Hackers posted a new treasure trove of reverse-engineered data on Github.
And by “hackers”, I mean “scientists”. And this treasure trove of “reverse engineering data” is the mRNA sequence that makes Moderna’s COVID-19 vaccine work.
Two Stanford scientists were able to extract the entire mRNA sequence for Modern’s COVID-19 vaccine and posted the code on Github, a site popular with software developers looking to host and share the source code.
An mRNA sequence is basically a set of instructions telling your body what to do. In the case of Moderna’s COVID-19 vaccine, it tells the body what it needs to produce to fight COVID-19. In essence, it is the code that runs the vaccine.
Like the motherboard, the first output that noticed the code posted on GitHub, points out, the entire repository on the site has only 4 pages. In addition, the first half of the post is just a summary of scientists about what they did. The last two pages of the post on Github are the ones that contain the entire mRNA sequence. Just two pages!
The scientists, Andrew Fire and Massa Shoura, explained part of the process in an email to Motherboard. For example, they did not technically reverse engineer the vaccine to obtain the mRNA sequence.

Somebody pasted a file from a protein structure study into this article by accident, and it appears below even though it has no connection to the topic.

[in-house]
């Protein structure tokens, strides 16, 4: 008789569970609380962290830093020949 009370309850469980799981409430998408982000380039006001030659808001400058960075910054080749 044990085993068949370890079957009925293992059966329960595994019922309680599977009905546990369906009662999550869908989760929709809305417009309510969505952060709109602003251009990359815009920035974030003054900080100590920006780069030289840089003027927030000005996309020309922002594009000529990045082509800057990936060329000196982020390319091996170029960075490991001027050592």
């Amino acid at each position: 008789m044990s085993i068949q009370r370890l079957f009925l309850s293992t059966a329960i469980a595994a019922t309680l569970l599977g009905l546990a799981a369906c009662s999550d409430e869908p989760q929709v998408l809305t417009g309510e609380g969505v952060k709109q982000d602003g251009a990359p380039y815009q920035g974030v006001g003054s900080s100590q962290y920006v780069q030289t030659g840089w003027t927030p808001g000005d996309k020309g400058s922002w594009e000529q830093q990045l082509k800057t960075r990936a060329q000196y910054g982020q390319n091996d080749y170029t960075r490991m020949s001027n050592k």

Fire and Shoura also claim that they were able to do their job without removing a single vaccine from distribution. The two scientists needed only a small amount of leftovers in bottles that are usually discarded after an individual is vaccinated. They even applied for permission to keep used bottles from the FDA.
Scientists say they contacted Moderna before publishing the mRNA sequence, but got no response. According to Fire and Shoura, the FDA, however, released the decision to “share the sequence with the community”.
It should be noted that, while providing public access to this information is excellent for educational and research purposes, it will not facilitate any home version of the COVID-19 vaccine. There is still a lot to do to make vaccines that remain inaccessible to the public.
As the motherboard mentions, COVID-19 vaccines have been reverse engineered before. In late 2020, the founder of PowerDNS, an open source software provider, was able to discover the mRNA sequence of the BioNTech / Pfizer vaccine using only information that was available online.